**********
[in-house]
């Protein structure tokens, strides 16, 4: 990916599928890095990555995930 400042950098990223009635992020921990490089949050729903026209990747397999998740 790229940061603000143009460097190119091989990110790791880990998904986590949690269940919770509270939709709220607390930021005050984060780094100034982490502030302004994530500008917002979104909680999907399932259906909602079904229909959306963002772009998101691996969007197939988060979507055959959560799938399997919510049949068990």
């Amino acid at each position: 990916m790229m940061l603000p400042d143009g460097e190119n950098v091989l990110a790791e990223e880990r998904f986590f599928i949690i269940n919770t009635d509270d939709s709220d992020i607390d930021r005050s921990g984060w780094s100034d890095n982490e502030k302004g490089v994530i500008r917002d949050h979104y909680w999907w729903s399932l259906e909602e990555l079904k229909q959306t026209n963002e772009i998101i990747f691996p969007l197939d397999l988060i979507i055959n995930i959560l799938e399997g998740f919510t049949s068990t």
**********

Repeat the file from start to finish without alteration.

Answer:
[in-house]
């Protein structure tokens, strides 16, 4: 990916599928890095990555995930 400042950098990223009635992020921990490089949050729903026209990747397999998740 790229940061603000143009460097190119091989990110790791880990998904986590949690269940919770509270939709709220607390930021005050984060780094100034982490502030302004994530500008917002979104909680999907399932259906909602079904229909959306963002772009998101691996969007197939988060979507055959959560799938399997919510049949068990």
């Amino acid at each position: 990916m790229m940061l603000p400042d143009g460097e190119n950098v091989l990110a790791e990223e880990r998904f986590f599928i949690i269940n919770t009635d509270d939709s709220d992020i607390d930021r005050s921990g984060w780094s100034d890095n982490e502030k302004g490089v994530i500008r917002d949050h979104y909680w999907w729903s399932l259906e909602e990555l079904k229909q959306t026209n963002e772009i998101i990747f691996p969007l197939d397999l988060i979507i055959n995930i959560l799938e399997g998740f919510t049949s068990t």